Of all the mysteries Janey presents, the most frustrating one to me is her speech. Why is it that she doesn't talk more, and that her talking basically never advances? Or, perhaps the more correct question---why is it that she talks at all, while other girls with autism I've heard of that seem more advanced in most ways than her DON'T talk? Either way, why is it so hard for her to communicate?
Last night, I spent some time while not being able to sleep thinking about the possible reasons for Janey's limited speech, and eliminating them one by one in my mind, trying to get to the core of it. Here are the reasons I ruled out, and why...
Inability to produce words verbally
That one is easy to rule out, because Janey can say anything verbally. I know this because she DOES talk constantly, using delayed echolalia. Janey can recite the full script of movies and TV shows she's seen years ago. She can say several Three Stooges skits line for line. She remembers lots of poems she's heard at school, to say nothing of the thousands of songs she can sing. She has no problem producing speech sounds, with the exception of "th", which she has a bit of trouble with, but she says it anyway, cutely.
Lack of vocabulary
It would certainly be possible that Janey could have a lack of vocabulary, because the words she says via echolalia could be meaningless to her---just recited words. But that doesn't seem to be the case. The most vivid way this is shown is when she's in a very rare cooperative mood and she will allow herself to be quizzed on single words, with iPad programs that show pictures so she can name the words. She knows amazing amounts of words---mostly nouns, but some verbs and adjectives. She can name obscure things like "pelican", "castle", "earmuffs", "peacock" and more. We have watched her do this in amazement several times. She KNOWS the words.
Lack of understanding of spoken language
This would be more of a contender until recently. But Janey has shown more and more how good her receptive language is. The best way she shows this is by following complicated instructions. She often will come to me with something she wants to eat, like a jar of salsa (which she eats on its own). I will say something as complex as "You can have that after you close the refrigerator and get me a bowl and spoon, and take off your top so we can put on an old one that can get dirty", and she will do all I say to get the salsa. I can ask her to get ready for school, and she'll find her shoes and backpack and walk to the door to head out to the bus. She knows what we are saying.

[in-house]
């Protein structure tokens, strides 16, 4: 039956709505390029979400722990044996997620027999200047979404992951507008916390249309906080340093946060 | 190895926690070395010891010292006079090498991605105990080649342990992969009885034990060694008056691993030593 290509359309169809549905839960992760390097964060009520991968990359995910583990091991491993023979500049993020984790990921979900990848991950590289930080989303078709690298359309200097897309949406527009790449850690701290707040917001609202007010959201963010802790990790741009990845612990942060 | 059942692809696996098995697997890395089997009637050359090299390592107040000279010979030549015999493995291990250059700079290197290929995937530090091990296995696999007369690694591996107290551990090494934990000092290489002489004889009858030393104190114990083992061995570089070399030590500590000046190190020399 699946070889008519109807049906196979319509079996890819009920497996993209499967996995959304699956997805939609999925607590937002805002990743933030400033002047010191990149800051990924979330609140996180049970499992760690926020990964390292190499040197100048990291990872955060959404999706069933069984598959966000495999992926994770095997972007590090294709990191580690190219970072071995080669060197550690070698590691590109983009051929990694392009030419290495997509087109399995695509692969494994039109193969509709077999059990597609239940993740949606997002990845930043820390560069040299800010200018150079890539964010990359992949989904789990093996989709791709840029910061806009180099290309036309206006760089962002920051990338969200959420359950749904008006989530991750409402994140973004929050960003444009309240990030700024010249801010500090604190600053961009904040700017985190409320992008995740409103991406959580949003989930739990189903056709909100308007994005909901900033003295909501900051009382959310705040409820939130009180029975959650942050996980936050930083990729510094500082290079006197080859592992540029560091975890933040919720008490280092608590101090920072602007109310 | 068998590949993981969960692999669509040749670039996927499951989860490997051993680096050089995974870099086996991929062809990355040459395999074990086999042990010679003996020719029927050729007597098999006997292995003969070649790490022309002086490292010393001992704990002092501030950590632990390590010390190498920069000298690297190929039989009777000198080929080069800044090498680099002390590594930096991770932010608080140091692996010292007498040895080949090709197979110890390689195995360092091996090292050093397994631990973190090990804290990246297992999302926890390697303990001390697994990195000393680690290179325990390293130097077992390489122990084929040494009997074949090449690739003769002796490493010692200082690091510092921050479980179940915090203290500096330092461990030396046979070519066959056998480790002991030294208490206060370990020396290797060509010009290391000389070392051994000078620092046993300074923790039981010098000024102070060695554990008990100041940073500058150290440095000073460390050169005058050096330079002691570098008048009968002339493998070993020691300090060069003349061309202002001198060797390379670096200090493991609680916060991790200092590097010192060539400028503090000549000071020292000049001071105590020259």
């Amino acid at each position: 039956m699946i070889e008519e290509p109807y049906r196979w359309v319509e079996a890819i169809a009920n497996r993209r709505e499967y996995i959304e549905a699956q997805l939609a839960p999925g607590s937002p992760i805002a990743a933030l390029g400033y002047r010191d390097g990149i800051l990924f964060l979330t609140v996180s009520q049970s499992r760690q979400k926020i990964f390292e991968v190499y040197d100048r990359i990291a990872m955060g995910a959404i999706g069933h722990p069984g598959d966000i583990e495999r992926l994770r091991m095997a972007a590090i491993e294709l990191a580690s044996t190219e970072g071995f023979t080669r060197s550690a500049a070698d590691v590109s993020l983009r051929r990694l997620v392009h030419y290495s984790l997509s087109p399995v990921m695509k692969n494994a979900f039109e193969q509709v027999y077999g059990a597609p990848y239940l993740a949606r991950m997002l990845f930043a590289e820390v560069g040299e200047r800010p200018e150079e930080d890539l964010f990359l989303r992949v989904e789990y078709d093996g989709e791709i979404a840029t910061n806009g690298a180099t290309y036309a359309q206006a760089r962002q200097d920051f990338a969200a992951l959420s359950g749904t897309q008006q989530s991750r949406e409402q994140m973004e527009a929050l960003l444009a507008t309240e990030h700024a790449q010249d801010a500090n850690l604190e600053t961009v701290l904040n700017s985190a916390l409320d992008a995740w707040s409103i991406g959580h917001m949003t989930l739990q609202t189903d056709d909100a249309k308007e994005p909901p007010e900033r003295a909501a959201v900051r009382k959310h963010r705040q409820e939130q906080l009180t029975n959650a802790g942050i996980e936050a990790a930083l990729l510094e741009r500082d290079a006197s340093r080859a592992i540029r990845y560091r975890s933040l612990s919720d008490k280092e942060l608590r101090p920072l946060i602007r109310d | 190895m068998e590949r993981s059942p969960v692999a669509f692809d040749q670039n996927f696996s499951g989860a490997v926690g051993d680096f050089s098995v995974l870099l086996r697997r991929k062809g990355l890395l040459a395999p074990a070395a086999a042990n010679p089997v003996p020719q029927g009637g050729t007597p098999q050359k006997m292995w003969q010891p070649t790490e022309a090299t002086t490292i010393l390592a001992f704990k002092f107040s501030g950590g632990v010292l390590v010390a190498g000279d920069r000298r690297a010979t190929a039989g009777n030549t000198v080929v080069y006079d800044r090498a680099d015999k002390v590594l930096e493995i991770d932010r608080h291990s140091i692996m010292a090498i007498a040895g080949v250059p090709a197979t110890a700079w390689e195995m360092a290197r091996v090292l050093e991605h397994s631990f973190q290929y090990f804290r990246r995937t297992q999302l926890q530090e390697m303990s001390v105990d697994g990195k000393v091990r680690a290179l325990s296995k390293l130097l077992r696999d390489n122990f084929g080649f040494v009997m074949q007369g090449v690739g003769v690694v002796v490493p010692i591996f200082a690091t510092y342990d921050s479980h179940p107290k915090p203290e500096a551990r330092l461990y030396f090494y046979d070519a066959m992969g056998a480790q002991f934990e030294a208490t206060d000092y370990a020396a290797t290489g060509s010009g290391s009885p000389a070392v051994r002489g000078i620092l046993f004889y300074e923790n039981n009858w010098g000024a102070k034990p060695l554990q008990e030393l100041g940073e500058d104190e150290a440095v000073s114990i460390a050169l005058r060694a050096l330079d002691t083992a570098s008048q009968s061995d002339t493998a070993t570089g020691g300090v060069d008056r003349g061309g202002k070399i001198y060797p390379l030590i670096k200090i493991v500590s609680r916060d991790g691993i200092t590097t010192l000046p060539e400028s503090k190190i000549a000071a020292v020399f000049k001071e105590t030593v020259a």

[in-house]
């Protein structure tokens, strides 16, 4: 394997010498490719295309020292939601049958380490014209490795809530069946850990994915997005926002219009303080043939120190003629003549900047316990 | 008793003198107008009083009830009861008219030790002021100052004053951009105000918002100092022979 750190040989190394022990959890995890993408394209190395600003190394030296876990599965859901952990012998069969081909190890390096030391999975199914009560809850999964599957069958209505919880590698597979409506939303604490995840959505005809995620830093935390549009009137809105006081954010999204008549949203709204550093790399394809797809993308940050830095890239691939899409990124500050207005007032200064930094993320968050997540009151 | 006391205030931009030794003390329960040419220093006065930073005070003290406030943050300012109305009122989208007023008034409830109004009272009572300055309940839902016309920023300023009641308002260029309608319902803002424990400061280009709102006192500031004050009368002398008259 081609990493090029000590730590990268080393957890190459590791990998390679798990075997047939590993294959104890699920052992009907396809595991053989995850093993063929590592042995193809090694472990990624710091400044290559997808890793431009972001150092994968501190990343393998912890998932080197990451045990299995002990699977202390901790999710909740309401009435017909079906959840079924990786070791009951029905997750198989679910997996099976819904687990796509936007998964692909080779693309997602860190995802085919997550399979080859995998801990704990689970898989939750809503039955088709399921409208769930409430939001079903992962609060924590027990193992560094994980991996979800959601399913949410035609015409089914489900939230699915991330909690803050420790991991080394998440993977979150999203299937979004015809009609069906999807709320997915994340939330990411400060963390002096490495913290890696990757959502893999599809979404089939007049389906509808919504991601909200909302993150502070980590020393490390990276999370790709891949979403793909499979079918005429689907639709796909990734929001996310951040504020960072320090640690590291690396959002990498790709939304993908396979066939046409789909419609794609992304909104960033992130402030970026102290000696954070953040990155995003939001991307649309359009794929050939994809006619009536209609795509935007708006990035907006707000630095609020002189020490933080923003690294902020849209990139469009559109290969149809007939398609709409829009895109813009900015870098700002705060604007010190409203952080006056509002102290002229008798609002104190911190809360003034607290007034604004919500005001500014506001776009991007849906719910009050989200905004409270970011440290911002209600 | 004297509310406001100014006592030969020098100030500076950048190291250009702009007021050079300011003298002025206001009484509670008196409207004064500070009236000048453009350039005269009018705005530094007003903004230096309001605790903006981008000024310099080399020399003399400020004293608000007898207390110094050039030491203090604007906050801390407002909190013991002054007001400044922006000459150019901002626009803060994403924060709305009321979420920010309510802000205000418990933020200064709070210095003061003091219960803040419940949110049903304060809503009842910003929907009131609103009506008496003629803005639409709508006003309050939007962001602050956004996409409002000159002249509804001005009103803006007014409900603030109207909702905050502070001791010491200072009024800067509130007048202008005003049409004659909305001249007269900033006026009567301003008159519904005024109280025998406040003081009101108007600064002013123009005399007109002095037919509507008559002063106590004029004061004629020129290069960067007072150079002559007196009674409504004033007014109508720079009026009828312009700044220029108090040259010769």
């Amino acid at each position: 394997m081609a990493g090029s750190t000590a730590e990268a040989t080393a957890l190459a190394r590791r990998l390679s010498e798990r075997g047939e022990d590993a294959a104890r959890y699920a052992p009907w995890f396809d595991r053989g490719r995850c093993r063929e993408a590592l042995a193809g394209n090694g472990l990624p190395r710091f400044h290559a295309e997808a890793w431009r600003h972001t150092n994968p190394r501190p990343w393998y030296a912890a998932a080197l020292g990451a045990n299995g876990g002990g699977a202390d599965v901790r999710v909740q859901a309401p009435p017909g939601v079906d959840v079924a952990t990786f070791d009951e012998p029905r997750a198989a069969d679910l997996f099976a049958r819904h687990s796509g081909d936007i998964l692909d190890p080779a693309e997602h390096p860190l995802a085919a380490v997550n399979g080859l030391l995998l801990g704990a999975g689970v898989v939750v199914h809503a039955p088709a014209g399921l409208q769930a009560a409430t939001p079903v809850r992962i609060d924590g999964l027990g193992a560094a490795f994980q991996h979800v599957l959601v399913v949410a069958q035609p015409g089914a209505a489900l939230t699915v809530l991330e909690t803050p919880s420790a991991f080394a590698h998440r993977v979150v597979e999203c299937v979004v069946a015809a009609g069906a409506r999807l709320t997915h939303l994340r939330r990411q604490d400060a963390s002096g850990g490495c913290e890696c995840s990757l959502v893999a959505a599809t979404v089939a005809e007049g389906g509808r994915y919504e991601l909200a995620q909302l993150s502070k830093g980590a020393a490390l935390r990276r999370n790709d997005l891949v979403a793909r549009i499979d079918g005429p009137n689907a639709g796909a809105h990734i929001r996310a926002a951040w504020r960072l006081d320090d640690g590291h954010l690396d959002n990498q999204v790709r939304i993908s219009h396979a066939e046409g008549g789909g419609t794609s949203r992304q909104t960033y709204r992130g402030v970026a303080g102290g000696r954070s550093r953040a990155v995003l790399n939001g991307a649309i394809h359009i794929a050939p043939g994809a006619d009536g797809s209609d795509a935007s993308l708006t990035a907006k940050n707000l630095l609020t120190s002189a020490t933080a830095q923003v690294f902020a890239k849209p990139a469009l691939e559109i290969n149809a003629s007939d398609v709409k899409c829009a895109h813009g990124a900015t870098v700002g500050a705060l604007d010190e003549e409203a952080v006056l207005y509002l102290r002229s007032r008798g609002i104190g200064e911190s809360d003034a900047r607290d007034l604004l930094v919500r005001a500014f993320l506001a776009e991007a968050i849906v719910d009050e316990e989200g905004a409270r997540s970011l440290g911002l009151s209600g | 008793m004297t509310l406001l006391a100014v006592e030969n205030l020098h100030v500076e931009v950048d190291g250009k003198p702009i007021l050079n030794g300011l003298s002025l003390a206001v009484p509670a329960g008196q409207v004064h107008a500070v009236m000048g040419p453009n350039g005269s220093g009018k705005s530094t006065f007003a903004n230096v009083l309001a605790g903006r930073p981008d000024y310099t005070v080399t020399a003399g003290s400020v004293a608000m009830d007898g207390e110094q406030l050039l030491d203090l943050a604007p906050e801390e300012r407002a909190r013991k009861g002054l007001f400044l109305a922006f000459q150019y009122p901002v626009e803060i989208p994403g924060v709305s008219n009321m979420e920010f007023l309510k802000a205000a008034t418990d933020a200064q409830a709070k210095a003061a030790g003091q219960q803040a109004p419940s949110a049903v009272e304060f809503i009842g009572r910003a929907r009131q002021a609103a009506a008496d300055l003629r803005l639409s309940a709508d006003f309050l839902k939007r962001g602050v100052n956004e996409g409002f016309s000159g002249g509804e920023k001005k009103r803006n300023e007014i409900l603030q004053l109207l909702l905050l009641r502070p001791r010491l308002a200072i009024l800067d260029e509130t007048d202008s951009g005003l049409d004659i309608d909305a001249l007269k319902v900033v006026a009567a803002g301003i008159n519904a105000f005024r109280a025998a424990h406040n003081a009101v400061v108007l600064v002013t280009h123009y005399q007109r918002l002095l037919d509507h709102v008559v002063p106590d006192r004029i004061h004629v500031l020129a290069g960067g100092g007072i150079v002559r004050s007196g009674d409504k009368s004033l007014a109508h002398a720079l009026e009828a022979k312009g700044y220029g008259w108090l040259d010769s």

Lack of desire to communicate
I don't think this is it. Janey asks us for things all day long, and often she is frustrated that we don't get what she means. For example, her most used phrase for about a year now is "Snuggle on the bed" However, this can mean about 10 things, including "I want to snuggle with you", "I want you to get up from the bed (or couch) where you are so I can be there instead of you", "I am tired and want my pajamas on so I can go to bed" or "Stop doing whatever you are doing and pay attention to me", among others. She very much wants us to know what she is trying to say, but she doesn't seem able to narrow it down, even with us modeling a phrase once we do figure out what she means that particular time.
So----Why? Why is Janey's speech about the same as it was at age three, when she first regressed, and worse than it was at age 2, before she did? Why, despite years of speech therapy three times a week, has she made no progress that lasts? I don't know.
Many people have suggested augmented communication for Janey, like a speech program on the iPad. I downloaded the trial version of several such programs a few months ago, and have been trying hard to get Janey interested. She isn't, not one tiny bit. In fact, she now gets angry when she sees me showing them to her or even using them around her. She immediately grabs the iPad and switches to something else. Maybe I don't know how to teach them correctly, but she seems extremely bothered by the computer voice, although I've tried changing it. Janey is HUGELY sensitive to noise and sounds. She is an auditory learner, unlike many kids with autism who are visual learners. I think this makes AC doubly tough for her. She isn't interested in visual symbols, and she doesn't like to hear voices that don't sound like she thinks they should, just like she is driven crazy by off-tune music. So it seems like we are stuck with trying to get her to talk to conventional way.
I wish very much I could figure out how to help Janey with talking. However, I am starting to feel it's not going to happen. I'm not a speech therapist, but the very good speech therapists she's seen don't seem to have a handle on how to help her either. Maybe I need to just be grateful to be able to have her talk at all, and the truth is, I am, very much so. I know it's not a given, and I'm very lucky she does talk, even in a limited way, and that she does understand. I'd stop striving for more if she were happier. But when she screams and screams, I can't help but feel that she would be happier if she could tell us more easily what she is thinking. And so I will keep trying to figure it out.